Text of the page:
Blog Your Blessings: I Lied to a Child, but Batman Said it was OK

Yesterday our sixth-grade students watched a National Geographic documentary about 9/11. They heard survivors' accounts of what it was like to be in the Twin Towers, what the widows of the men on Flight 93 heard as their husbands took over their hijacked plane, what it was like to be lifted out of the wreckage of the Pentagon. They heard a fire fighter talk about hearing the bodies of men and women hit the ground one after the other--the thud, the silence, the thud, the silence--after they had lept from the inferno. They heard the chirping of the location devices of so many fire fighters stuck under the rubble after the towers collapsed. Like crickets crying under the weight and shadow of a strange nuclear winter. 


These boys and girls were babies on that horrible day. They could only imagine.

Back in the classroom, my students debriefed themselves by offering their thoughts on what they saw.  Batman said, "Miss, I really, really hate Osama bin Laden."

Batman is Muslim; I sensed he was pushing the Bad Guy away from himself by making the comment. I could relate. "Same way I hate that Rev. What's-His-Name Jones in Florida who wanted to burn your holy book for a little attention on 9/11 this year."

"Can he do that? No? Right, Miss?" Batman asked.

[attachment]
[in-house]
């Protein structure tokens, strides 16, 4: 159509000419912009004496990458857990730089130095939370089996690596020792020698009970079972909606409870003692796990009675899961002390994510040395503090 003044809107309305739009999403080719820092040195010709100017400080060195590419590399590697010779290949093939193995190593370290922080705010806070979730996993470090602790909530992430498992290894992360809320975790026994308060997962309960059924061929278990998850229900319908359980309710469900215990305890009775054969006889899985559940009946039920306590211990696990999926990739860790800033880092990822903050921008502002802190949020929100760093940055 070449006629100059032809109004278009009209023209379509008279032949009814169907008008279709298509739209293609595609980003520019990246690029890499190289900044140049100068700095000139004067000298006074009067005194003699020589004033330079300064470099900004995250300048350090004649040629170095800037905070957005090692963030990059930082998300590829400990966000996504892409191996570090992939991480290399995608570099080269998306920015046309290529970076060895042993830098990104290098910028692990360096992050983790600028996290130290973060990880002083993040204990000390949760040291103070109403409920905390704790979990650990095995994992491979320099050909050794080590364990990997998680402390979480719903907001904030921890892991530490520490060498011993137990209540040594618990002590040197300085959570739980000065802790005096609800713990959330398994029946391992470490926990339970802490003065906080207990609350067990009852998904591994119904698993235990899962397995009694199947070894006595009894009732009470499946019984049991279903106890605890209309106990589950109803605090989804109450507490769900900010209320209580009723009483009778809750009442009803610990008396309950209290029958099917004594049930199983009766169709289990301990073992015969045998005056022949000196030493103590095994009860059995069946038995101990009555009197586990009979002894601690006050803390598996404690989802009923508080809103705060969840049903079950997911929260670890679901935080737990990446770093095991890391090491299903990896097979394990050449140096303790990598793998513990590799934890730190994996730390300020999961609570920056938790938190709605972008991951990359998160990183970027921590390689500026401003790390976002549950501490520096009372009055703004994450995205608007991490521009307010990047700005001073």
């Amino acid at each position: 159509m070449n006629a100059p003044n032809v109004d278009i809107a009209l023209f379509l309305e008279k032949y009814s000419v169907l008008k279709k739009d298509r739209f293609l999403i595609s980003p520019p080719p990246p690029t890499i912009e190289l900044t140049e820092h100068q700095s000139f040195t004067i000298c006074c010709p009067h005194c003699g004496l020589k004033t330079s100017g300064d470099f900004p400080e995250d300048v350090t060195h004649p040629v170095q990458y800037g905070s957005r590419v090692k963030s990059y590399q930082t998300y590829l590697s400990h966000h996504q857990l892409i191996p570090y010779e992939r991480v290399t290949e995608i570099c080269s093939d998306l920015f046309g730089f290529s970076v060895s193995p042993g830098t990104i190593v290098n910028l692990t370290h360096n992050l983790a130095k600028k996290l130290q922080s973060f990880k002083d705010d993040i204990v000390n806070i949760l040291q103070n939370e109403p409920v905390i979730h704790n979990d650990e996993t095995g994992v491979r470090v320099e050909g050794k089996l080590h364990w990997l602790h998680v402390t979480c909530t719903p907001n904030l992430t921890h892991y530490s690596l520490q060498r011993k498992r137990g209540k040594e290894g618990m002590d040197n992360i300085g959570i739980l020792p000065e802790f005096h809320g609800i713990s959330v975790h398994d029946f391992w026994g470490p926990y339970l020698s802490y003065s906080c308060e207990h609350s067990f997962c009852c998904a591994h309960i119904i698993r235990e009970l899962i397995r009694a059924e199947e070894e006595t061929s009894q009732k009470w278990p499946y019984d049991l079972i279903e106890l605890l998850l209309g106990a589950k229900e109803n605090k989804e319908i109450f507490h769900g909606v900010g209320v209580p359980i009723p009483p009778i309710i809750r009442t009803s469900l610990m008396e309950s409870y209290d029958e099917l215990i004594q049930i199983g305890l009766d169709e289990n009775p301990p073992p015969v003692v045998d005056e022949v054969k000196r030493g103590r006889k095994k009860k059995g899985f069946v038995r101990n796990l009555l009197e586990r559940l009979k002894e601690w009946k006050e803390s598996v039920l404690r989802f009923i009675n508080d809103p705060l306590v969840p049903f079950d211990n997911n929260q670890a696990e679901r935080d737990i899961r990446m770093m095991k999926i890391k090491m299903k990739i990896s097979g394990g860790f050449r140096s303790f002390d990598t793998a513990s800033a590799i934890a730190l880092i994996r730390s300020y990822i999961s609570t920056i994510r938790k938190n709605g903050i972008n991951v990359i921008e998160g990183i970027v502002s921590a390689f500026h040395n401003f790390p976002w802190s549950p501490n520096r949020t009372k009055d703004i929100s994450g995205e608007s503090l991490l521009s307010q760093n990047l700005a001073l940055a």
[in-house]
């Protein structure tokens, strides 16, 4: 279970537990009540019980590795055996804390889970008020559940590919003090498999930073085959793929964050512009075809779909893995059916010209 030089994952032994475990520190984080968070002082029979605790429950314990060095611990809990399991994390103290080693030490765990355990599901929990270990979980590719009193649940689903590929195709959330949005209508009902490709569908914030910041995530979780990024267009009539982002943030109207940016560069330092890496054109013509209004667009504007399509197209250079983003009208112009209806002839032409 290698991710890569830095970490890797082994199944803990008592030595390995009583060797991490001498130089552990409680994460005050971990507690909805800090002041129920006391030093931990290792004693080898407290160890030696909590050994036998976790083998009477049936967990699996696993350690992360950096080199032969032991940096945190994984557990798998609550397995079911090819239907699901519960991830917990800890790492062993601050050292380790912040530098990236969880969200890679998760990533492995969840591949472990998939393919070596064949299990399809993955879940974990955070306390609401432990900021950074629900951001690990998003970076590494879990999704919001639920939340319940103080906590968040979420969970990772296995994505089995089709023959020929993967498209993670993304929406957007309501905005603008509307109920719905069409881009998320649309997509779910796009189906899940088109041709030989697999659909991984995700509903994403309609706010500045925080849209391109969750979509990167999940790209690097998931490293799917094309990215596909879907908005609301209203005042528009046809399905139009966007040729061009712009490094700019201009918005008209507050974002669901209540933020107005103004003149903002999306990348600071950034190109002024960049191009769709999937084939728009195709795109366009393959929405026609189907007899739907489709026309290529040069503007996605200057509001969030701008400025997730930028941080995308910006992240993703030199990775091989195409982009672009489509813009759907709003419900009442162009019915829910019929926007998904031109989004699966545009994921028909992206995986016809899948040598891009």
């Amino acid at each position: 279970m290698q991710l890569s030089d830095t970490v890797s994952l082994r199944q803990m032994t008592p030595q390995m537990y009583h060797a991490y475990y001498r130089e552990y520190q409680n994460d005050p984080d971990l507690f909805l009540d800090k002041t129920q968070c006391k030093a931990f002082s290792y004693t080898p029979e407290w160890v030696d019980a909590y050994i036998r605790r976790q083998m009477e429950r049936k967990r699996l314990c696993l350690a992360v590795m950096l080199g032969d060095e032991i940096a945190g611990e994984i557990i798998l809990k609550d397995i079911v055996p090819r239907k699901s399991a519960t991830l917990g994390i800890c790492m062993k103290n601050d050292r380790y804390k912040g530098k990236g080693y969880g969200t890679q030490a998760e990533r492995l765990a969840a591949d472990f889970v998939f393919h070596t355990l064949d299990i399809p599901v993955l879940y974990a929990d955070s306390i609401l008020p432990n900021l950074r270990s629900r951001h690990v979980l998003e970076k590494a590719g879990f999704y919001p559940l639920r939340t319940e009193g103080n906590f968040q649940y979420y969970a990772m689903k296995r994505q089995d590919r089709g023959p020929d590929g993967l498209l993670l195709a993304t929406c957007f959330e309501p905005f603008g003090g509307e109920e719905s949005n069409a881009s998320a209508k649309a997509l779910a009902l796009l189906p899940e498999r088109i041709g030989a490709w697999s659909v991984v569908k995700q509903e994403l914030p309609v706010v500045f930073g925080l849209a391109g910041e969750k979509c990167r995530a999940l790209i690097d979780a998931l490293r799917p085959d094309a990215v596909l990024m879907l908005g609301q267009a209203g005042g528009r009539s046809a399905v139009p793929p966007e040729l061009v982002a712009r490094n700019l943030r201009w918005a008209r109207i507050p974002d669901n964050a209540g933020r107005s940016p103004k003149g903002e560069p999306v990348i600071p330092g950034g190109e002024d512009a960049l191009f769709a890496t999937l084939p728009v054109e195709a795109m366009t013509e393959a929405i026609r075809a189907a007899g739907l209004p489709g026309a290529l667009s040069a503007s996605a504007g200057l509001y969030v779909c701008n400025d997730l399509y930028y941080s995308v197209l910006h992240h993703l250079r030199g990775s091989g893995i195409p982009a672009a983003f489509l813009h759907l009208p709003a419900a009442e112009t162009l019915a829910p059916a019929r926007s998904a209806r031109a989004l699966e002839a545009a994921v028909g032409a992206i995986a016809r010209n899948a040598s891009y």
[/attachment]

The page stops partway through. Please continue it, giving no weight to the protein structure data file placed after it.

"It's indecent, but it's legal," I said. "It's free speech, and it's protected by the Constitution." 

"That's wrong, Miss." Batman couldn't take it in.

Ah, my moment in front of the mirror had come.

"Isn't it ridiculous that a man with a church that has 50 members could get so much attention, though?" I asked. "Our President and General Petraeus--our military chief in Afghanistan--stopped what they were doing just to ask this guy to stop making a scene so that he couldn't cause more trouble for good and innocent people." 

We talked about this for a while: How it is one or two crackpots with big mouths can cause so much trouble and destroy or upset so many lives. 

"That guy in Florida is why I lied to a student on Friday," I said.

"You? Lied?" Batman asked. 

Yes, I did, I told Batman. Because I hate that guy in Florida the way you hate bin Laden. Just the way bin Laden makes it hard to be a Muslim without people thinking you're going to blow up the world, that guy in Florida paints Christians with a broad brush like we hate everybody who isn't one of us.